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Do we really need young people in church?

2013 July 16
by Gordon Reid

The cry is always going up all over the Church: “We have so few young people in the congregation. We are going to die”

My (helpful as usual) reply has always been “What a load of male-cow droppings”.

I hasten to say that this is not at present true of St Clement’s, Philadelphia: we have a good percentage of young(ish) people in the congregation. But even if it were true, I would still say the same. To put it at its most extreme, if your congregation consists of only 60 or 70 year olds, why should you worry? They have a lot of experience and wisdom in them, and the delightful thing is – there are a lot more 60 and 70 year olds coming along! So it takes a really depressive outlook to think that your congregation will get any smaller. In fact, if you get out there and evangelise the  40 and 50 year olds, your congregation might grow considerably, even though it will still  be made up mainly of 60 and 70 year olds.

But that is an extreme example, aimed to make you laugh. For most congregations the reality is that there are people of nearly every age group in them, and that is how it should usually be. It is a healthy and happy group that has children, teenagers, young adults and  the older generations all mixed in. There is so much that they can learn from each other and teach each other. But if one age-group predominates, take Our Lady’s advice and let it be. Use the gifts of all, and tell them all to bring in some friends, and make sure that what  you offer in the way of Word and Sacrament helps them to grow closer to Jesus Christ. He is the Centre of our Faith, and if they are growing closer to  Him, they will inevitably be growing closer to one another.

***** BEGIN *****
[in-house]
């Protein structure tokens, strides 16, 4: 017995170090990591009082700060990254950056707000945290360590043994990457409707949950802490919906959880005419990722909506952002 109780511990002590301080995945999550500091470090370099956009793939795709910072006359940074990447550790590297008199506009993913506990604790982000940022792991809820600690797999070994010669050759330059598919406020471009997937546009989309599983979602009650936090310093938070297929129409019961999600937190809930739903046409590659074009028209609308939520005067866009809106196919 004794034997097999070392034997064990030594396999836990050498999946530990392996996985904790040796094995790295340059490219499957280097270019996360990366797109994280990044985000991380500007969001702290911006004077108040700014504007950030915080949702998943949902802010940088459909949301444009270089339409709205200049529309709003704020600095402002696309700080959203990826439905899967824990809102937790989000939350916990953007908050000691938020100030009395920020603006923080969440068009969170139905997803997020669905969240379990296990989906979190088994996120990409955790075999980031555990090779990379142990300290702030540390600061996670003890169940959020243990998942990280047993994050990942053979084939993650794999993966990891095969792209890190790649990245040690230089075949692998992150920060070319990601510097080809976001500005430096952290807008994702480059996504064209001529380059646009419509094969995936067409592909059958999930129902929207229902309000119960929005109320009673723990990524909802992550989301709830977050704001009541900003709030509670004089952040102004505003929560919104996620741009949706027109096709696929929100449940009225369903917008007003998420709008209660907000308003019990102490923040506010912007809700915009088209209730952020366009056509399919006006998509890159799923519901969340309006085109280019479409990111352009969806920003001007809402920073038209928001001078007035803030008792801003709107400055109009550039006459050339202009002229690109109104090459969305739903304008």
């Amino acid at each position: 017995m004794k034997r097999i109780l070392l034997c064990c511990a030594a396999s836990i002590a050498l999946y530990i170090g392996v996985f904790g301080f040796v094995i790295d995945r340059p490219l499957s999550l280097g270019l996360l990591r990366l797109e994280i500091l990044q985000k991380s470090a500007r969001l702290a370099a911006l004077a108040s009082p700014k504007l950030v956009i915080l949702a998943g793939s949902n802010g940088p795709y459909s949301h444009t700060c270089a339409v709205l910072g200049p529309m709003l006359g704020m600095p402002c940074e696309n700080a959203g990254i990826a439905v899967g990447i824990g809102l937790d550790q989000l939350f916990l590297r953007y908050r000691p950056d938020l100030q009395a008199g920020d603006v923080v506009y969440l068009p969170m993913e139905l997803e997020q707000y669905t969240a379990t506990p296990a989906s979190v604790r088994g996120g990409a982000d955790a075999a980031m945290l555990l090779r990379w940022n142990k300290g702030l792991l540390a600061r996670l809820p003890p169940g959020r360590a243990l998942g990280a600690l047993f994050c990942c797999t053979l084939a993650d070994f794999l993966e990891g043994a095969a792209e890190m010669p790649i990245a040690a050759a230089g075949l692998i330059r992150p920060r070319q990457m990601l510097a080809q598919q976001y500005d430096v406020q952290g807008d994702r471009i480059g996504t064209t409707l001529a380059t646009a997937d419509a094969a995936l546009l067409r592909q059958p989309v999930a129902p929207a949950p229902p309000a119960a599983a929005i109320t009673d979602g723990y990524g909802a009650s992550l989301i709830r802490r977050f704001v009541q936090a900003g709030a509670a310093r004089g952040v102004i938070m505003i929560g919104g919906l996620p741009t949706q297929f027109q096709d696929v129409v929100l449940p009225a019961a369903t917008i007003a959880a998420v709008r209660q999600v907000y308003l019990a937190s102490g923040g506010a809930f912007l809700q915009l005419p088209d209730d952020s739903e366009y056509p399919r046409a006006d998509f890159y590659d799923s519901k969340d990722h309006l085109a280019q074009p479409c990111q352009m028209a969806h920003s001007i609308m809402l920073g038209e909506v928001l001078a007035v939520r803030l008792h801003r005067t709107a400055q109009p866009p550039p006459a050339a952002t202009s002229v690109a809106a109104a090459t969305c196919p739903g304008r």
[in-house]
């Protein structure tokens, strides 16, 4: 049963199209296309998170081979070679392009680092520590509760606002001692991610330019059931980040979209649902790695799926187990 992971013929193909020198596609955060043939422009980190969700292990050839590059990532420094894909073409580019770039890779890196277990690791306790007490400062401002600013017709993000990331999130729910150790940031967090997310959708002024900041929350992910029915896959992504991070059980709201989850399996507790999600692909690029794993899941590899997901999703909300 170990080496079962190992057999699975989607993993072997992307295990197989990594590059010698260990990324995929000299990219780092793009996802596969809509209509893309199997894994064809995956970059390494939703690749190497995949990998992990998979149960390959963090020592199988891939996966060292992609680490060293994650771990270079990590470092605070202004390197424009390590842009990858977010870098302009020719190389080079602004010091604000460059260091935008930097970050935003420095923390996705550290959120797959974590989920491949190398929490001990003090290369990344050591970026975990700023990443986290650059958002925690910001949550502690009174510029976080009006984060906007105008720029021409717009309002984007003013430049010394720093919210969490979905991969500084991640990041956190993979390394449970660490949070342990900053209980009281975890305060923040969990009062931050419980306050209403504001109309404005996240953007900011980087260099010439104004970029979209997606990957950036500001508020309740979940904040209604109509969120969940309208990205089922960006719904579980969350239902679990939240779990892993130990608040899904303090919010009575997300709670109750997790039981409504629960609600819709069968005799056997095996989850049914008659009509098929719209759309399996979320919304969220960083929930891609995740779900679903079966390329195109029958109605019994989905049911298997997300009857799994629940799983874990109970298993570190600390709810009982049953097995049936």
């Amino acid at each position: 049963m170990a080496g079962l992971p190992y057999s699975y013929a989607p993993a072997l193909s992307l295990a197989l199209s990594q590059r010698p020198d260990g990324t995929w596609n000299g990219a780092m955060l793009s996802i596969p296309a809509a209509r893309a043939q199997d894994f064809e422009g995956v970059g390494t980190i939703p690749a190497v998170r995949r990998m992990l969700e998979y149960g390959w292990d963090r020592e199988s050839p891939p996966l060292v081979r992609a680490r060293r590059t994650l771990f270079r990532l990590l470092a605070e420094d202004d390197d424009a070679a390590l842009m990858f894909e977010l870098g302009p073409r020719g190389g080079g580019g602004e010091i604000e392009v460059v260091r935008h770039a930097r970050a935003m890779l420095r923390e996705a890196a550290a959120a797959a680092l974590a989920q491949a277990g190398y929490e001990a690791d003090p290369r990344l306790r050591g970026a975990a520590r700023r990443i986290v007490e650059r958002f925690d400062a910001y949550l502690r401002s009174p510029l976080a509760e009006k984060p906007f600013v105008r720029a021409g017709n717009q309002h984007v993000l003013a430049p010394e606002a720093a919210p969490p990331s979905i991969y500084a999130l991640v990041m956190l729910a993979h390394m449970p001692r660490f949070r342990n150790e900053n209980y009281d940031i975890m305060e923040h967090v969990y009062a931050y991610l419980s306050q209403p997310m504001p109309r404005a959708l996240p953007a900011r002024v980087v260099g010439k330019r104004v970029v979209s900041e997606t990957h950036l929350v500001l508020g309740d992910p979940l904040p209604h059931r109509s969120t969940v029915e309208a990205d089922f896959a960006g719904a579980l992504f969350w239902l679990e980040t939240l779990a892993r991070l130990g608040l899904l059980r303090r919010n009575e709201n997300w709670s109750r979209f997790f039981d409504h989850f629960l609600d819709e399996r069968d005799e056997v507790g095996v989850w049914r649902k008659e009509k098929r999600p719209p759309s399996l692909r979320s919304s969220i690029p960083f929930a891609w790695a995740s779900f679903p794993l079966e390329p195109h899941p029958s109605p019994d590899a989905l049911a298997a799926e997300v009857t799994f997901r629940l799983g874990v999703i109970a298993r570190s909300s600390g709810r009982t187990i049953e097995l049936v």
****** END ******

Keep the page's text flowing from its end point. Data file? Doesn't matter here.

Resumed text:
Then  you may well be surprised by how well the 90 year old gets on with the 18 year old.

One Response leave one →
  1. Gary (NJ) permalink
    July 27, 2013

    I was raised RC and left the Church for a variety of reasons in the early 1970s. I was ‘spiritual but not religious’ for 30+ years until I ended up joining TEC in 2009 (Anglo-Catholic parish). I now attend almost every Sunday. Our materialist culture with its endless distractions often leaves little interest for the Great Mystery in many, but of course not all, younger people; especially if they have no exposure to it at home. Perhaps those who are religiously inclined find their way back to religion, or come to it for the first time, because we/they have achieved a degree of peace and wisdom that the young often don’t have. Plus, as we know, the spiritual hunger that our society is so filled with, can never be filled with endless technology, entertainment and having the latest gadgets. I think the younger generations may start returning to Church as they mature, just as I did. As the Bible so often says, “Don’t be afraid!”

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